The second thing I would recommend is the use of activation in the classroom – perhaps play one game every day in class that has an affective and an effective purpose to it. Just one! Get the pupils involved so that they are using all of their sensory modalities instead of just doing logical, sequential, and linguistic forms of learning.
Alan: It strikes me that this method of teaching is very humane, very pro-learner.
Libyan: Oh, very much so. When pupils are performing a subject, they’re learning in an integrative fashion. It helps them learn to communicate better and to freely express themselves, and heightened communication prepares us for dealing with a higher-tech society.
But it’s also important to have structure within the flexibility – as in Mozart, where he creates variations on the tunes and the phrasings so often, yet there is pattern and structure to the music. Accelerated learning brings that imitation of art and nature into the classroom, and with it a sense of harmony and wholeness, but in a very scientific manner. It’s a nice combination.
You know, Dr. Lozanov talks about an interesting phenomenon – he says that there are illnesses brought on by the way we are taught.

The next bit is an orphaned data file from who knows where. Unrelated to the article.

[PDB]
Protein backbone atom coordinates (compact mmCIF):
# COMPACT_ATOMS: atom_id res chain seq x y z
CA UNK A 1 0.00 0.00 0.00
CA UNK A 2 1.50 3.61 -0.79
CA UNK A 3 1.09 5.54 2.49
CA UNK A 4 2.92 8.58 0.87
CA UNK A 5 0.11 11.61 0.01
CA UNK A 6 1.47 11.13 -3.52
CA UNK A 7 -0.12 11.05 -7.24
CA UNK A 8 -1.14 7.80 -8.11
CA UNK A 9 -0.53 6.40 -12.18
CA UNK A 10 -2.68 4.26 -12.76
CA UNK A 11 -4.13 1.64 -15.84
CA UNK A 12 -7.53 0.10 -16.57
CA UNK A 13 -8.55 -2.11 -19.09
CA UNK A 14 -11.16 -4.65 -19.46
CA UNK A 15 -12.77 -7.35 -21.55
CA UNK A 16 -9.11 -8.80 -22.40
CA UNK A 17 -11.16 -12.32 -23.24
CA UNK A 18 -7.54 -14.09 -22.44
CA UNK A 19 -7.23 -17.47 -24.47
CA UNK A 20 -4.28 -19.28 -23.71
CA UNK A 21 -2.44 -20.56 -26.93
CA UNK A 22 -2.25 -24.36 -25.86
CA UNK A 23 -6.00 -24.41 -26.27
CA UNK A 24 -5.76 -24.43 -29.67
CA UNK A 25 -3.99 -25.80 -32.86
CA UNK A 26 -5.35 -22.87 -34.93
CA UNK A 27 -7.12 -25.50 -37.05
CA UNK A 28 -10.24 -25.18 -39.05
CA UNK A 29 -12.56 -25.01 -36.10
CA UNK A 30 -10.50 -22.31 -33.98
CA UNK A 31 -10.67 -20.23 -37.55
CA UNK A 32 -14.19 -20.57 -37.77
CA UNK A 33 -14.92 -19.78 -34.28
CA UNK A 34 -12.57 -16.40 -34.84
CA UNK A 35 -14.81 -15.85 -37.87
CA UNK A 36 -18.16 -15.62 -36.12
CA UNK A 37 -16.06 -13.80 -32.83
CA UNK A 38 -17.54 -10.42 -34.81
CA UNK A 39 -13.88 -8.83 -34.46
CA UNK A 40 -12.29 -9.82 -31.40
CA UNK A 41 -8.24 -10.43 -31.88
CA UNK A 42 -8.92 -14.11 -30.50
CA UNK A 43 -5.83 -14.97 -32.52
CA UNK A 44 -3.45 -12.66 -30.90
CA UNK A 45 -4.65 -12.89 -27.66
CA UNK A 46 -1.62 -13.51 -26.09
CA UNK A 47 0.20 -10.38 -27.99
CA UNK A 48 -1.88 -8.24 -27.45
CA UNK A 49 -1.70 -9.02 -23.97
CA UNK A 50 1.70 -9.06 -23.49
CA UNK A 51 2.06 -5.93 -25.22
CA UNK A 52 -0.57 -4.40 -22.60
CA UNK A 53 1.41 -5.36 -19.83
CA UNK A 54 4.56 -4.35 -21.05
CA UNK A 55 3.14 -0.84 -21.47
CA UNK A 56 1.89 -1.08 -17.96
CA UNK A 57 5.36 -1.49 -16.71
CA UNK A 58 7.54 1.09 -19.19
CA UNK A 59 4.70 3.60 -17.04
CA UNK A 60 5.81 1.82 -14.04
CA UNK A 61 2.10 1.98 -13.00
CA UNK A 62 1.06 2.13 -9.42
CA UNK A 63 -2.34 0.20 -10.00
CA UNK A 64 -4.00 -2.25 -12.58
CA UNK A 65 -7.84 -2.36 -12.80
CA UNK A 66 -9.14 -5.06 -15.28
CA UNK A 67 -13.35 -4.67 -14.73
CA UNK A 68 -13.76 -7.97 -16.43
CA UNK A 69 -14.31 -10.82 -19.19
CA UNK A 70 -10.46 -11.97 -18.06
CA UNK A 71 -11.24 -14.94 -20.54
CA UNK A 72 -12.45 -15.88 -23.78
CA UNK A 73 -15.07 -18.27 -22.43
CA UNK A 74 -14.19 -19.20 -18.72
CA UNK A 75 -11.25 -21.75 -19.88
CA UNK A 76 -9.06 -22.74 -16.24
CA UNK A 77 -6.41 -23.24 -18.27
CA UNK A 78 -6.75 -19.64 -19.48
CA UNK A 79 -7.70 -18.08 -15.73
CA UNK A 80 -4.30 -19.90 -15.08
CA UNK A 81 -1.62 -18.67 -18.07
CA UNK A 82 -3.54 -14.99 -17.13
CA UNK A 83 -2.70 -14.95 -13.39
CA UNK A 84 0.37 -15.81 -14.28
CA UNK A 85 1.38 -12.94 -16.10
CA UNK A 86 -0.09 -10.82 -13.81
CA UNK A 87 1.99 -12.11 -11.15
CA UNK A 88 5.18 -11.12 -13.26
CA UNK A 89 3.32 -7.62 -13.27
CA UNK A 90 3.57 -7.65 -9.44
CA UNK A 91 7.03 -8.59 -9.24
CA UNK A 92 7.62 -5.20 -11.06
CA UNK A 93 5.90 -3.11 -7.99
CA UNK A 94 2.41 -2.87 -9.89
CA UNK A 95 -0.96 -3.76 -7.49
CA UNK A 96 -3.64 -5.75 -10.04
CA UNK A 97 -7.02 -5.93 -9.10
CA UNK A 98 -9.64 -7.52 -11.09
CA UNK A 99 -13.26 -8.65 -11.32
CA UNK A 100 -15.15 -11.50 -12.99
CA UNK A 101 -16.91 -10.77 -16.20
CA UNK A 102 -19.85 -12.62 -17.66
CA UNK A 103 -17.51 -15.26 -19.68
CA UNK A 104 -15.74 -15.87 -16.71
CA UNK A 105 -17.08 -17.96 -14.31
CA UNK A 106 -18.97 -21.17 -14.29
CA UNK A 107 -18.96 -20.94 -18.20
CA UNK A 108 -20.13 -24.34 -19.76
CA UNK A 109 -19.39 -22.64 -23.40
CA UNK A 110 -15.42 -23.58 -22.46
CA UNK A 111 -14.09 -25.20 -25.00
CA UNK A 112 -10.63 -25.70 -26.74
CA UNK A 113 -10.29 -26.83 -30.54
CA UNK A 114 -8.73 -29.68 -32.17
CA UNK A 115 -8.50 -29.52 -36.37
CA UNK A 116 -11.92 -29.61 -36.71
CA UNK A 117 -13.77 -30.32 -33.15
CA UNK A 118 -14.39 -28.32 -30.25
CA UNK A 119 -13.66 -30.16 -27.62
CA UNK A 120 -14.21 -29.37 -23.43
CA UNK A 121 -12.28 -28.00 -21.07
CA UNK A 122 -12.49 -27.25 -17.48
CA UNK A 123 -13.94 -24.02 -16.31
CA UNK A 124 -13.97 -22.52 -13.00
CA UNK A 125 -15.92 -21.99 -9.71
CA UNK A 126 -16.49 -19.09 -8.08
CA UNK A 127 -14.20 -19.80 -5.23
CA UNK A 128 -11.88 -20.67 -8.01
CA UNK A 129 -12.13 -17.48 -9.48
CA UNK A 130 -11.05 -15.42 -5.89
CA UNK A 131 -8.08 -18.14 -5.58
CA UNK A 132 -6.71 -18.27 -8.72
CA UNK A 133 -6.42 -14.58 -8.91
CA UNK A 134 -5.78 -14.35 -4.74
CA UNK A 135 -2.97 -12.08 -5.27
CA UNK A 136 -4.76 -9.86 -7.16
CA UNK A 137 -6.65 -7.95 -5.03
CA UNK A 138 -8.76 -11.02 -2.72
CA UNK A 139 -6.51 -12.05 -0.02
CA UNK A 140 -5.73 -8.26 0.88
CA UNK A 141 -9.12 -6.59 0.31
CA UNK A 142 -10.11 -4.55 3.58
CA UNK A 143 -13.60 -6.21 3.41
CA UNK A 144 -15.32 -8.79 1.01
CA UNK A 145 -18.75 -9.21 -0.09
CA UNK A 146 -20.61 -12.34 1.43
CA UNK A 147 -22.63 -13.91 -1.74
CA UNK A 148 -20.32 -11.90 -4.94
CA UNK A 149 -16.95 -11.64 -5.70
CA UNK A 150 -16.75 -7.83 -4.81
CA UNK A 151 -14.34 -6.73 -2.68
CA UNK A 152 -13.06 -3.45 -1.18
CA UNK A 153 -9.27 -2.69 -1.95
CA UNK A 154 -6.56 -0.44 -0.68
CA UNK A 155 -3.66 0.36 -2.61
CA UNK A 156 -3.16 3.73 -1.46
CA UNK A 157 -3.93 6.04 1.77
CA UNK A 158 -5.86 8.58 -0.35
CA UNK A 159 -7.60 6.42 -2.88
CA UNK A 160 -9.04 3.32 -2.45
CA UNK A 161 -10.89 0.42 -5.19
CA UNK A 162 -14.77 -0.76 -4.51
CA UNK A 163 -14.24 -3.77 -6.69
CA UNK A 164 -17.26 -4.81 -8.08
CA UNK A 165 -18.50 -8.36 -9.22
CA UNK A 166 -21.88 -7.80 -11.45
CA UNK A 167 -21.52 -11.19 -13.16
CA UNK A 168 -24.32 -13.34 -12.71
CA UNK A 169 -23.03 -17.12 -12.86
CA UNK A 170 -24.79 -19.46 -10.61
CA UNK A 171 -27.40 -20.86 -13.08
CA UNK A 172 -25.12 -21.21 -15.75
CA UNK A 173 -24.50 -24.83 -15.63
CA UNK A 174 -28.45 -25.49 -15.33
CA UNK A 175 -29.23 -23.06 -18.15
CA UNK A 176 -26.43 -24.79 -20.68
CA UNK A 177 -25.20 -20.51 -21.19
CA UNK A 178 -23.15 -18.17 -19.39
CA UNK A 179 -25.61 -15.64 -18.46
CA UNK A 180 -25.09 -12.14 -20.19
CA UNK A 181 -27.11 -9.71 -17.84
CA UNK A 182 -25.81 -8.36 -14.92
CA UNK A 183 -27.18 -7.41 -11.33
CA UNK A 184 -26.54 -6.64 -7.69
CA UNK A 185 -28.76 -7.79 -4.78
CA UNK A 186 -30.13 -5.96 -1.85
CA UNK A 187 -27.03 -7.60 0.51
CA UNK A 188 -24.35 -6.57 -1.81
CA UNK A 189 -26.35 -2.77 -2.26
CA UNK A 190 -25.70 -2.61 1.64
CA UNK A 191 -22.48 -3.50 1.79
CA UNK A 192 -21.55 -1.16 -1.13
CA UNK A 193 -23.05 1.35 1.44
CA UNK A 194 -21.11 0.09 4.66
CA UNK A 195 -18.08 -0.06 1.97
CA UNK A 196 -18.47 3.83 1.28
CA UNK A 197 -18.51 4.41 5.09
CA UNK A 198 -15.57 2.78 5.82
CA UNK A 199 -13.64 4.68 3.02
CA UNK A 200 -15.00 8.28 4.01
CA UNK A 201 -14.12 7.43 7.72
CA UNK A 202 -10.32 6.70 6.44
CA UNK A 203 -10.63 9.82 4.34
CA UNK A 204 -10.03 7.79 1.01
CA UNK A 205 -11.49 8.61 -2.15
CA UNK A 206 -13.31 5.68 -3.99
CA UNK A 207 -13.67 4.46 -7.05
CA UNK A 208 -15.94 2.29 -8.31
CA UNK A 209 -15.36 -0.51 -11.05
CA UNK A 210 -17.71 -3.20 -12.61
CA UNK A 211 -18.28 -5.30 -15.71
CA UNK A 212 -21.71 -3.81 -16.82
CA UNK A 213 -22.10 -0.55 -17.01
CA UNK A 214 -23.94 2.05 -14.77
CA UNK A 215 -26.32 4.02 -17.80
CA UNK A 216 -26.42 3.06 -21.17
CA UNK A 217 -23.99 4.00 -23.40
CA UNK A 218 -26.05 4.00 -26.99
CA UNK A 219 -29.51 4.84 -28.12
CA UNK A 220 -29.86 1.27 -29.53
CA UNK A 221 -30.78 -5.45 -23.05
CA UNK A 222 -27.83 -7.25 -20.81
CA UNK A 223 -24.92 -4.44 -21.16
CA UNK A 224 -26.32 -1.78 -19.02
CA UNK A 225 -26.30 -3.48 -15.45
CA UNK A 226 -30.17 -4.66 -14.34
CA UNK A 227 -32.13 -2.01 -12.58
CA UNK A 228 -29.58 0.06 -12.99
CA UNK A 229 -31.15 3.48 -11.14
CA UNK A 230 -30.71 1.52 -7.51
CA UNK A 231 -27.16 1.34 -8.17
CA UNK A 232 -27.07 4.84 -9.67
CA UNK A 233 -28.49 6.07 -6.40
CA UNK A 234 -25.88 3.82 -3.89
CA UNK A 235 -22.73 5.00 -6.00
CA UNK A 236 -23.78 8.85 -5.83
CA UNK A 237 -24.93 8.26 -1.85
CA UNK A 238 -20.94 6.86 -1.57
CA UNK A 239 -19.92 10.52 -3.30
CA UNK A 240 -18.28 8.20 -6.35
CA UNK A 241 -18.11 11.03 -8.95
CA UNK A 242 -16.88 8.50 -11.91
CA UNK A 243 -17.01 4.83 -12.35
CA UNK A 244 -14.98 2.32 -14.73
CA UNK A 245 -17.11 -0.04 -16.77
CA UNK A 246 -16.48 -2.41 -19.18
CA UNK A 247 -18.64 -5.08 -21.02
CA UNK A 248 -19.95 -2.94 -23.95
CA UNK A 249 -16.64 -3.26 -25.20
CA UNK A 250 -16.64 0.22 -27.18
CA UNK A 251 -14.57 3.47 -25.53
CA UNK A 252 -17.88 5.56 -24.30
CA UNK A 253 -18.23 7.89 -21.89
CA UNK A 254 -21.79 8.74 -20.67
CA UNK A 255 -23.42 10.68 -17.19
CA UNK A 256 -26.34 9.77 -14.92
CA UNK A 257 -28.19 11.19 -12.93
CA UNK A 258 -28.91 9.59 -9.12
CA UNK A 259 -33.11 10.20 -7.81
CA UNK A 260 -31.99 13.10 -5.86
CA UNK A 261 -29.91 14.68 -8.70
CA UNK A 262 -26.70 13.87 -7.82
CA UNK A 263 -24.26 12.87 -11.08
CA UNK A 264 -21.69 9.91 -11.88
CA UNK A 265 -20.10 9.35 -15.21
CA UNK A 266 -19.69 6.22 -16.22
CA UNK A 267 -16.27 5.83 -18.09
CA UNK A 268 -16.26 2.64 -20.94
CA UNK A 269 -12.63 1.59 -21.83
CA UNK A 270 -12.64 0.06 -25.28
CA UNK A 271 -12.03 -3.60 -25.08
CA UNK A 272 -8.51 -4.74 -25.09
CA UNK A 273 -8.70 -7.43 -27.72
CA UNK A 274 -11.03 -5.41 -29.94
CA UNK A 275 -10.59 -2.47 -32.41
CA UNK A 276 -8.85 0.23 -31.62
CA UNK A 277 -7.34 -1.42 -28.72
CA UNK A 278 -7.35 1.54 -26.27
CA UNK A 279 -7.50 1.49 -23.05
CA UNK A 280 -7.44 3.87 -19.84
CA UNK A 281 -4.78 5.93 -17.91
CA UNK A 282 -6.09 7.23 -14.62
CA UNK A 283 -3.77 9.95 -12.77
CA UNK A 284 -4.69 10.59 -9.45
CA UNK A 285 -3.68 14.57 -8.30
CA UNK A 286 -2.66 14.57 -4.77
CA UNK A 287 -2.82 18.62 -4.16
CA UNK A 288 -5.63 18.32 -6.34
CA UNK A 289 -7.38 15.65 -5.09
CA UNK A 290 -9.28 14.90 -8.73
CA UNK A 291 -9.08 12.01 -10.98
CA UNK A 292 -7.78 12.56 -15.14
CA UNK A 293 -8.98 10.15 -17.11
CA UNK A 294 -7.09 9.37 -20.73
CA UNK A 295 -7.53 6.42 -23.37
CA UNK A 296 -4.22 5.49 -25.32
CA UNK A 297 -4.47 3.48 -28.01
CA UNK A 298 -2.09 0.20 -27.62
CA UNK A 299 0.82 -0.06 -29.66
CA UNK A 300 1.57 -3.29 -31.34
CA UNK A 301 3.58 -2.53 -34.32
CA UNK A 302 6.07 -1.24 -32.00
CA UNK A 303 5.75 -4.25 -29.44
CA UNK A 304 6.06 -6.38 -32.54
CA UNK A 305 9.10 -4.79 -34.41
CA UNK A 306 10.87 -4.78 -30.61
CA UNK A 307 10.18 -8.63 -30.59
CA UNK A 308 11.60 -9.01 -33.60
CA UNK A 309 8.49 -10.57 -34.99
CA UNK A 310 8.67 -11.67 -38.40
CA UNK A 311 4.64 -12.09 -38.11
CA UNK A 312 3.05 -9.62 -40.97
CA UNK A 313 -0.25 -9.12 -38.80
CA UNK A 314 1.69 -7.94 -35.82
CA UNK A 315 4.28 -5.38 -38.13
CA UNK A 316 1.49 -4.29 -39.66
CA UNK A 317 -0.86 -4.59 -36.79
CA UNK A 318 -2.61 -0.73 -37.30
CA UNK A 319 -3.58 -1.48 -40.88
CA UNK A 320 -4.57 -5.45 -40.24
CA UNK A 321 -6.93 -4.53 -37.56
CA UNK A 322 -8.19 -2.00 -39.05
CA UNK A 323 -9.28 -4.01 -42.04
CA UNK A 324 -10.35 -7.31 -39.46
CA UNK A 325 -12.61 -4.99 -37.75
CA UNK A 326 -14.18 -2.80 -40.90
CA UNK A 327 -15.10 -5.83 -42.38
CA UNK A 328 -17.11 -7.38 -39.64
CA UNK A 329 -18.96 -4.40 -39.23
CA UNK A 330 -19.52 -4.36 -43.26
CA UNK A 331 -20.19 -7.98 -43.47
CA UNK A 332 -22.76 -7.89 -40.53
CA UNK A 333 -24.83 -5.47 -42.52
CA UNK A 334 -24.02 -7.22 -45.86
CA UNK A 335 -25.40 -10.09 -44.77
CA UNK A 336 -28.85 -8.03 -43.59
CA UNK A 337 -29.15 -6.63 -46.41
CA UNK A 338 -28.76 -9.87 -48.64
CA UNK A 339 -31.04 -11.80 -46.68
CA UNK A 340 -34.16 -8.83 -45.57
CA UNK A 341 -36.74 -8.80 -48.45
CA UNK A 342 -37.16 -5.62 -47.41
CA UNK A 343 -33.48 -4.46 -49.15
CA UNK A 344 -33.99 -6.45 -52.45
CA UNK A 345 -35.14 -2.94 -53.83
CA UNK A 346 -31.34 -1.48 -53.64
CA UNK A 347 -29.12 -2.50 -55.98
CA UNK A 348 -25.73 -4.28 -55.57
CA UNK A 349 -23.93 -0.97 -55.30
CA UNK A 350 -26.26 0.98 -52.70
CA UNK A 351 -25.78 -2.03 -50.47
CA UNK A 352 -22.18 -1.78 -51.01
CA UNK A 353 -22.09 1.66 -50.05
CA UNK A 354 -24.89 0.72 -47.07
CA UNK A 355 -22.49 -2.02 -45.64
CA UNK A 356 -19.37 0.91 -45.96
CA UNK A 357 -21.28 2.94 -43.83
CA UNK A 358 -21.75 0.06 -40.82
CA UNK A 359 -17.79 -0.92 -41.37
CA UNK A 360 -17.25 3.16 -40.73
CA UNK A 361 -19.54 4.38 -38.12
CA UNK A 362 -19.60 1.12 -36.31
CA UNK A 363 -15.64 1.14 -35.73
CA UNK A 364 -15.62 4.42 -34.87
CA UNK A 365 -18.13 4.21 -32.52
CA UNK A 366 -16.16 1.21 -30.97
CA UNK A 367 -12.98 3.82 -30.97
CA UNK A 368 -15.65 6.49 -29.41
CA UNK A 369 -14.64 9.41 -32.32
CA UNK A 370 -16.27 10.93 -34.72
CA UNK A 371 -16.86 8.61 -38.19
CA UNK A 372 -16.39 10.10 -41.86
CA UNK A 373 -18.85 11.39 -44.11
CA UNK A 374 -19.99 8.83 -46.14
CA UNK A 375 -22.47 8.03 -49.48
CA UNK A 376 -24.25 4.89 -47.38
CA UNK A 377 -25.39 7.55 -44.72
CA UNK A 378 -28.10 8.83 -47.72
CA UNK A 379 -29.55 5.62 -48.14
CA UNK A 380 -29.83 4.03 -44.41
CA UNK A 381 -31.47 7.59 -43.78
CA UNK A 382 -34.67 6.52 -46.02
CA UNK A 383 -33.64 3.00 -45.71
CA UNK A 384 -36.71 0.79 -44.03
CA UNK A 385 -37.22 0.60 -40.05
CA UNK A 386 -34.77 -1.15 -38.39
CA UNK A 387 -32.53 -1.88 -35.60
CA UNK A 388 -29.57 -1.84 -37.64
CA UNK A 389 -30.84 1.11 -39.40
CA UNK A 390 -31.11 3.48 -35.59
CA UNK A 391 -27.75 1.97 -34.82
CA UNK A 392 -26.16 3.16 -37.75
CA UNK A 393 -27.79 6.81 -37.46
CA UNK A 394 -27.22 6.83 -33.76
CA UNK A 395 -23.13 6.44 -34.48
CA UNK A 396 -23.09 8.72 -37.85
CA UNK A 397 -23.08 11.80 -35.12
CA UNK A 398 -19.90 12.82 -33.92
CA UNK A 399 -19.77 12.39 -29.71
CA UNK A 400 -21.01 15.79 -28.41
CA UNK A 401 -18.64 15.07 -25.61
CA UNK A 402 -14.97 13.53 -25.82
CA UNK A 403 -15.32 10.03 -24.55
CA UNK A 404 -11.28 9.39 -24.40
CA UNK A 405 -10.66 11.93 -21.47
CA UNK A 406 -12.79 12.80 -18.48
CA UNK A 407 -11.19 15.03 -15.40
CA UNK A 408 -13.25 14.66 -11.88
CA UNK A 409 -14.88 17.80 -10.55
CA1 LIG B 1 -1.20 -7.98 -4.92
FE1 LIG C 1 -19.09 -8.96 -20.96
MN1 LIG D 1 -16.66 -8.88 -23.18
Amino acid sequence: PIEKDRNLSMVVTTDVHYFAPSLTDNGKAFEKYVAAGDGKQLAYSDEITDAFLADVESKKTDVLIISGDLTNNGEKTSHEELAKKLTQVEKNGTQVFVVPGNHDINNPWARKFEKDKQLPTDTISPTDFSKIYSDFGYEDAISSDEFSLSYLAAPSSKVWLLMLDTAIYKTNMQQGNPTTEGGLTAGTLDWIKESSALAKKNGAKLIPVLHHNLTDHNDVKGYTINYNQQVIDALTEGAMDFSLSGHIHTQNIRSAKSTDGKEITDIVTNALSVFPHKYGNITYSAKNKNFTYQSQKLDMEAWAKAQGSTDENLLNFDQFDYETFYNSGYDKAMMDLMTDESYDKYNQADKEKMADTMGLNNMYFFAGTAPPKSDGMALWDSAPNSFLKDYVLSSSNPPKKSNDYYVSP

Alan: I know a few students who might agree.
Libyan: It’s a very provocative idea – the fact that our teaching methodology may be part of the reason for the increased amount of teenage suicide, increasing isolation, and a decrease in creativity and freedom of thought. Unfortunately, it takes something that devastating to shake us up and look at teaching our pupils in a different way.
Alan: But fortunately, we do have some wonderful alternatives available.
Libyan: Yes, we do, and they are very effective alternatives, very solidly based. It’s the combination of neuroscience, cognitive psychology, and instructional design. It involves training teachers, creating curriculum, and developing material. It involves bringing together administration, teachers, and parents. And if we continue to create all of these nice triangles, I think we’ll end up with a geodesic dome – something very stable and very beautiful.